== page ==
Another blogger, tofamoustocare, echoes your sentiment:
Those sanctions are NOT an act of war. That is just utter nonsense. How is not giving someone something “an act of war”? …
This is exactly why I stressed that the state is not “we.” Just as the U.S. government becomes a proxy for the myriad individuals within its borders, so does the Iranian government become proxy for the myriad individuals within theirs.
If person A wants to peacefully exchange goods with person B, it is of no concern to anyone else. If someone in Iran wants to buy a bag of pencils from someone in Kentucky, and a third party interferes through force (imposes sanctions) - then that third party is committing aggression.
If Iran imposed sanctions on the United States and the many individuals within its borders, would it not be considered an act of war? It was economic sanctions, after all, that provoked Japan to attack Pearl Harbor.
It is free and open trade that promotes peace, not threats and impediments to free exchange. As Bastiat said, “when goods don’t cross borders, soldiers will.”
(Oh, and there’s nothing esteemed about the U.N. It’s merely another governmental entity complete with taxes, bureaucrats, courts, and a standing army. It is, functionally, a global government that places itself above even the autonomy of other states, and thus has even less concern for the will of the people (that is, individual will). Just like all states, it often serves to grant favors for connected cronies, supports cartels and despots when profitable, and prevents peace by obstructing trade. The U.N. has even less legitimacy than the U.S.)
If a kid keeps spitting at you when you try to invite him to the kickball game it’s okay if we don’t offer him our peanut butter cookie.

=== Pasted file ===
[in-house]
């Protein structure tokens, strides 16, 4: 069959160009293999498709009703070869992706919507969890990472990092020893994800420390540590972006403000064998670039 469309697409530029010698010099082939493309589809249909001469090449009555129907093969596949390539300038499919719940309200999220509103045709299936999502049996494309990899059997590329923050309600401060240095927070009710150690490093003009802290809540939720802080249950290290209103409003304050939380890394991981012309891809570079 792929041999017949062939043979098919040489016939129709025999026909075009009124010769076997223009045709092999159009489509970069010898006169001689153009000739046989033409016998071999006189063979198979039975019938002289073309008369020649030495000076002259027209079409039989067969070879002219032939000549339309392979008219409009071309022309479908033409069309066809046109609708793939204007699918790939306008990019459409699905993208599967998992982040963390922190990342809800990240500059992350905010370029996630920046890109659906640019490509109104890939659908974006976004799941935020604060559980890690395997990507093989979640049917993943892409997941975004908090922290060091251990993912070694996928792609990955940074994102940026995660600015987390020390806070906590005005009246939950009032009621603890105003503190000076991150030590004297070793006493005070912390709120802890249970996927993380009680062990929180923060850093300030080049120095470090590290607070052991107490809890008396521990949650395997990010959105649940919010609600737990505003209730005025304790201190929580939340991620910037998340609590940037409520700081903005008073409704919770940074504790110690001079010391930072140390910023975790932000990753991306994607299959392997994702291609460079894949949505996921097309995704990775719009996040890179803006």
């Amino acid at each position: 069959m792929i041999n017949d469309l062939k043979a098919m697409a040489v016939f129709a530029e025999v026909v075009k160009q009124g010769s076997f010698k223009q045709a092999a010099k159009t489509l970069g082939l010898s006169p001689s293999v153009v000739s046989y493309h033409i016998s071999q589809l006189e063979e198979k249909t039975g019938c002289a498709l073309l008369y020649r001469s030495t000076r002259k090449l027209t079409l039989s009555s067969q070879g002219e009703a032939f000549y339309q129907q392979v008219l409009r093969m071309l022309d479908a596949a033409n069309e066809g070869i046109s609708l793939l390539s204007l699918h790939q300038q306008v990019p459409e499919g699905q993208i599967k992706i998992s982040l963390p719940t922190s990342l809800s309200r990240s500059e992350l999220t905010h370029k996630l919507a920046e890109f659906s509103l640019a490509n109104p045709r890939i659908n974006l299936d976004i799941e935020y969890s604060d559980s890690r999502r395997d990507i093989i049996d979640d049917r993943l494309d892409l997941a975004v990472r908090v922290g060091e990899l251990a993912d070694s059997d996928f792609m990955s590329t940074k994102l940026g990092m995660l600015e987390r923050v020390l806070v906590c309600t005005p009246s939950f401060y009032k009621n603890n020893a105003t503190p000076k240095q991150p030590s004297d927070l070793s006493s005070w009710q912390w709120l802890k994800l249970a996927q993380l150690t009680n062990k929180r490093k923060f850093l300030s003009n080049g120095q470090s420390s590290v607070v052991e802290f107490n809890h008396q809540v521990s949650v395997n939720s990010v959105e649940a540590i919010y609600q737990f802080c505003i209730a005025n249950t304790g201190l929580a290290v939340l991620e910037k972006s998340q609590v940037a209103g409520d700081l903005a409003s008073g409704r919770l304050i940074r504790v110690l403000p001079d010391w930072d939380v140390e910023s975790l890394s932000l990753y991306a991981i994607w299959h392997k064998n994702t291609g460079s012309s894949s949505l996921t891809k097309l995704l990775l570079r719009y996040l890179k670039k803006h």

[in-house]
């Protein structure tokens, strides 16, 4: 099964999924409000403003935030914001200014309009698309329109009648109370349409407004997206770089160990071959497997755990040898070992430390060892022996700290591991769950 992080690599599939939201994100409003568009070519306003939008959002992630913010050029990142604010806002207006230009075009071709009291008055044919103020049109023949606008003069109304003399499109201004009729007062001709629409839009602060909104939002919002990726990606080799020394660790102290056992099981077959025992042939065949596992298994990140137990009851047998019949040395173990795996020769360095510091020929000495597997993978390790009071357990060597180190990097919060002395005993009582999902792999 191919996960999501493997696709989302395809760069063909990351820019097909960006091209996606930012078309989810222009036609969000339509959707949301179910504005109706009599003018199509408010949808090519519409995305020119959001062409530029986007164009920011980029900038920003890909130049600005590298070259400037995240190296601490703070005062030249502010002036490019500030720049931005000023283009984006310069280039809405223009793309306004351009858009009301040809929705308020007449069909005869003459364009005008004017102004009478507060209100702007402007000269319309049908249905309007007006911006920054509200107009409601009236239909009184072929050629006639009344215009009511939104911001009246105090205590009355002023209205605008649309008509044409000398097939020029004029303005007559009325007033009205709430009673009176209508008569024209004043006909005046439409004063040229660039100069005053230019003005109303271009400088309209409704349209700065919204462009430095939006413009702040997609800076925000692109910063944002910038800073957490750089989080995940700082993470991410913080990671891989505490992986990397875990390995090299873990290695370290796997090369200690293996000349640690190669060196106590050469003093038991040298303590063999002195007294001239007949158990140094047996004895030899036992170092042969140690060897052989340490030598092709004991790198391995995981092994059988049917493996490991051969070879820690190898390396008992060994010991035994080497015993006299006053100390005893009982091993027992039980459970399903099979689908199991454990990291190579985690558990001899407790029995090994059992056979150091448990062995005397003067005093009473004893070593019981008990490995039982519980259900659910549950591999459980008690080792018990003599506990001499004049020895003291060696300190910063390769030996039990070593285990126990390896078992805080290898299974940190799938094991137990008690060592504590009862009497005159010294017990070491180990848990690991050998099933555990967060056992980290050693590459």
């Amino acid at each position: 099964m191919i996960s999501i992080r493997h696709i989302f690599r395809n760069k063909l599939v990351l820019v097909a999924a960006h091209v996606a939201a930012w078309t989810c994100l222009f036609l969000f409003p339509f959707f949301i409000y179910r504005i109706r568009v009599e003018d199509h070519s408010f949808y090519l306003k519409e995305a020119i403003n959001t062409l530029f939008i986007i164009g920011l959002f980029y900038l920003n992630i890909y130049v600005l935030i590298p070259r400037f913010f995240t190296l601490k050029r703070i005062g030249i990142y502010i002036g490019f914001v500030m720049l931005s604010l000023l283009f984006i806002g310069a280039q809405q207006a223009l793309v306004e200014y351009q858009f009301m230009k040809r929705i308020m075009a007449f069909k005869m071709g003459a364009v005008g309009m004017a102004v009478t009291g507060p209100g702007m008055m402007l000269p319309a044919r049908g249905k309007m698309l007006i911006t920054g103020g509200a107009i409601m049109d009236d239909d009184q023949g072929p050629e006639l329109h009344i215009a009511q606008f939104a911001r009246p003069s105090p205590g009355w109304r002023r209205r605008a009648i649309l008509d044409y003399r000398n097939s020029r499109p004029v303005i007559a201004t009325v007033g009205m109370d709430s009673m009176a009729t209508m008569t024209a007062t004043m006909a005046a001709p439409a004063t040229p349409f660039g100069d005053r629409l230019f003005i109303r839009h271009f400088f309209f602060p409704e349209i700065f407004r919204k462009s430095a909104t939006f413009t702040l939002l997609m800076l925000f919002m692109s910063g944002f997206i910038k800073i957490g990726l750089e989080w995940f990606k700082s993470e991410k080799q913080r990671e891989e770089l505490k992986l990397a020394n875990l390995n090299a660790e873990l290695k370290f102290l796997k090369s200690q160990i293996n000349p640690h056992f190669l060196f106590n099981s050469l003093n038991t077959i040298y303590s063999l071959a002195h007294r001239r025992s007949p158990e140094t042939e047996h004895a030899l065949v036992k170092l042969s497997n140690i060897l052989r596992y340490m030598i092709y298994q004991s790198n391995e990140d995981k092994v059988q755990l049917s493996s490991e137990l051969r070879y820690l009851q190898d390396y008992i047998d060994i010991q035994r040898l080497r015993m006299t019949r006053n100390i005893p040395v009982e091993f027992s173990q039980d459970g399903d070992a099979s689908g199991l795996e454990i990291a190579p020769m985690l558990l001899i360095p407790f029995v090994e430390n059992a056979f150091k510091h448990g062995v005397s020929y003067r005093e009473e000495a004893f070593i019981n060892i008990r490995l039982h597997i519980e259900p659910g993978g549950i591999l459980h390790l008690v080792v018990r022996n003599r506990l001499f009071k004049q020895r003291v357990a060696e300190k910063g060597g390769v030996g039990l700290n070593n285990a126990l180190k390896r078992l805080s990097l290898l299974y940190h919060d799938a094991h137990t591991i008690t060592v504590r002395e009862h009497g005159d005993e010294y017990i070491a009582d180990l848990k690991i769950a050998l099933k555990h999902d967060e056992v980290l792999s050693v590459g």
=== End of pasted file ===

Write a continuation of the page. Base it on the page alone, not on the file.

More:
I don’t even know how to interpret these silly contortions. I’m assuming the “kid” is Iran. But what’s the “kickball game”? And how are they “spitting”? Wouldn’t it just be easier to stop inviting the kid to the kickball game since he clearly doesn’t want to go? And what’s “our peanut butter cookie”? Again, this is the danger in looking at states as an aggregate of the people themselves.
Iran may or may not be working on a nuclear weapon. So far the threat is very implausible, much less actionable. Even if it were, who is the United States - the only entity to have used nuclear weapons against a population and subsequently killed hundred of thousands, mostly civilians - to decide how other countries arm themselves?
If there is an imminent threat of attack, then most people would understand aggressive action in defense. (tofamoustocare believes that the true purpose of the sanctions is in response to funding terrorists and not the stated purpose of preventing the development of a nuclear weapon - the argument still stands.) But obstructing the peaceful exchange of individuals only escalates problems. The average American has no quarrel with the average Iranian. If the states and rulers don’t like each other, they should leave us out of it. Your support of their interventions only fosters the resentment that leads to antagonism. After all, no one seems to bother with Switzerland because the Swiss prefer not to meddle.